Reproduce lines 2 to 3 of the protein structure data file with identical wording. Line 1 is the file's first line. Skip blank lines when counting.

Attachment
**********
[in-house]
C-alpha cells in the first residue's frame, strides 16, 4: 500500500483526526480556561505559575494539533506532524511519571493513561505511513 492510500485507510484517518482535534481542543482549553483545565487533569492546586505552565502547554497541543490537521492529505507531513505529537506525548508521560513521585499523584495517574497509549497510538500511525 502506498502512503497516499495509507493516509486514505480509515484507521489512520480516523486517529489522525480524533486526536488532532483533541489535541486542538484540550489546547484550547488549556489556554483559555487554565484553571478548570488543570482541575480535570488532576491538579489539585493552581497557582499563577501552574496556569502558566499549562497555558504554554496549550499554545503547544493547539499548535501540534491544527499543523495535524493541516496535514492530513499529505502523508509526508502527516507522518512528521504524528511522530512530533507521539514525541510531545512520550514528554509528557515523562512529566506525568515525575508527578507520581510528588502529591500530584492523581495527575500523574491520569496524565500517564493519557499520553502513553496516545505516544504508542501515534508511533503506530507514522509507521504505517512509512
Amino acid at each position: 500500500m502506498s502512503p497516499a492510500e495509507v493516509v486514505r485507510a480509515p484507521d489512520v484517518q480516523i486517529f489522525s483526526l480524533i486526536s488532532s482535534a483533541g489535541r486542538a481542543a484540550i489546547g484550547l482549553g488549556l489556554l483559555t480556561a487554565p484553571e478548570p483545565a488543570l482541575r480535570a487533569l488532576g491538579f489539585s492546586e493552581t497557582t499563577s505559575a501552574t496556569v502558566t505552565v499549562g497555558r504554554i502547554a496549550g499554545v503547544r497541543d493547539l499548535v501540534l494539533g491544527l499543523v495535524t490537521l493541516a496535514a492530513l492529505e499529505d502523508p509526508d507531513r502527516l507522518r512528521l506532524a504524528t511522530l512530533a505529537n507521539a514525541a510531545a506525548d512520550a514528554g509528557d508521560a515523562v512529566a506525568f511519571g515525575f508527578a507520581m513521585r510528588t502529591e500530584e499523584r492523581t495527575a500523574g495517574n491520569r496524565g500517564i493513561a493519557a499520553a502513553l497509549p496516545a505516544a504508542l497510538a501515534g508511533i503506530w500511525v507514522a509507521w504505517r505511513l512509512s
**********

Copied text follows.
C-alpha cells in the first residue's frame, strides 16, 4: 500500500483526526480556561505559575494539533506532524511519571493513561505511513 492510500485507510484517518482535534481542543482549553483545565487533569492546586505552565502547554497541543490537521492529505507531513505529537506525548508521560513521585499523584495517574497509549497510538500511525 502506498502512503497516499495509507493516509486514505480509515484507521489512520480516523486517529489522525480524533486526536488532532483533541489535541486542538484540550489546547484550547488549556489556554483559555487554565484553571478548570488543570482541575480535570488532576491538579489539585493552581497557582499563577501552574496556569502558566499549562497555558504554554496549550499554545503547544493547539499548535501540534491544527499543523495535524493541516496535514492530513499529505502523508509526508502527516507522518512528521504524528511522530512530533507521539514525541510531545512520550514528554509528557515523562512529566506525568515525575508527578507520581510528588502529591500530584492523581495527575500523574491520569496524565500517564493519557499520553502513553496516545505516544504508542501515534508511533503506530507514522509507521504505517512509512
Amino acid at each position: 500500500m502506498s502512503p497516499a492510500e495509507v493516509v486514505r485507510a480509515p484507521d489512520v484517518q480516523i486517529f489522525s483526526l480524533i486526536s488532532s482535534a483533541g489535541r486542538a481542543a484540550i489546547g484550547l482549553g488549556l489556554l483559555t480556561a487554565p484553571e478548570p483545565a488543570l482541575r480535570a487533569l488532576g491538579f489539585s492546586e493552581t497557582t499563577s505559575a501552574t496556569v502558566t505552565v499549562g497555558r504554554i502547554a496549550g499554545v503547544r497541543d493547539l499548535v501540534l494539533g491544527l499543523v495535524t490537521l493541516a496535514a492530513l492529505e499529505d502523508p509526508d507531513r502527516l507522518r512528521l506532524a504524528t511522530l512530533a505529537n507521539a514525541a510531545a506525548d512520550a514528554g509528557d508521560a515523562v512529566a506525568f511519571g515525575f508527578a507520581m513521585r510528588t502529591e500530584e499523584r492523581t495527575a500523574g495517574n491520569r496524565g500517564i493513561a493519557a499520553a502513553l497509549p496516545a505516544a504508542l497510538a501515534g508511533i503506530w500511525v507514522a509507521w504505517r505511513l512509512s